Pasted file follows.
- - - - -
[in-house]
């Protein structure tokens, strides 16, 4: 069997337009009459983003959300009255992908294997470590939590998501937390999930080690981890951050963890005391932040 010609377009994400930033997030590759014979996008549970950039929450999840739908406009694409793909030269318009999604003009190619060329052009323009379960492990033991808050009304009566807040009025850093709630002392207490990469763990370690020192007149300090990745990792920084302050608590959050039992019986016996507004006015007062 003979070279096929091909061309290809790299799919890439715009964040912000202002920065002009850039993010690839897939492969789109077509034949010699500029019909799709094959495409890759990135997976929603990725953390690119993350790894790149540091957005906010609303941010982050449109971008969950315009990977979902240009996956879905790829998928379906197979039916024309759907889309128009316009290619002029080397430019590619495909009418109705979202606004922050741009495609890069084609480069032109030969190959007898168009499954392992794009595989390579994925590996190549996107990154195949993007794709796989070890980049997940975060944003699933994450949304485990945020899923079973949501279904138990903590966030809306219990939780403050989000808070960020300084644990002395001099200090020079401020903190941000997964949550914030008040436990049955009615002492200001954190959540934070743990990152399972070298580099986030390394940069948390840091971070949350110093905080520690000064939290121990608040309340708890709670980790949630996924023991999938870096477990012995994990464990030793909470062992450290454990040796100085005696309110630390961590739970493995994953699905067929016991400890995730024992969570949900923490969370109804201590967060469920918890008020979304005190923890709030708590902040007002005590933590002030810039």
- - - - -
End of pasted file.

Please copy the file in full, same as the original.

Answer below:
[in-house]
């Protein structure tokens, strides 16, 4: 069997337009009459983003959300009255992908294997470590939590998501937390999930080690981890951050963890005391932040 010609377009994400930033997030590759014979996008549970950039929450999840739908406009694409793909030269318009999604003009190619060329052009323009379960492990033991808050009304009566807040009025850093709630002392207490990469763990370690020192007149300090990745990792920084302050608590959050039992019986016996507004006015007062 003979070279096929091909061309290809790299799919890439715009964040912000202002920065002009850039993010690839897939492969789109077509034949010699500029019909799709094959495409890759990135997976929603990725953390690119993350790894790149540091957005906010609303941010982050449109971008969950315009990977979902240009996956879905790829998928379906197979039916024309759907889309128009316009290619002029080397430019590619495909009418109705979202606004922050741009495609890069084609480069032109030969190959007898168009499954392992794009595989390579994925590996190549996107990154195949993007794709796989070890980049997940975060944003699933994450949304485990945020899923079973949501279904138990903590966030809306219990939780403050989000808070960020300084644990002395001099200090020079401020903190941000997964949550914030008040436990049955009615002492200001954190959540934070743990990152399972070298580099986030390394940069948390840091971070949350110093905080520690000064939290121990608040309340708890709670980790949630996924023991999938870096477990012995994990464990030793909470062992450290454990040796100085005696309110630390961590739970493995994953699905067929016991400890995730024992969570949900923490969370109804201590967060469920918890008020979304005190923890709030708590902040007002005590933590002030810039």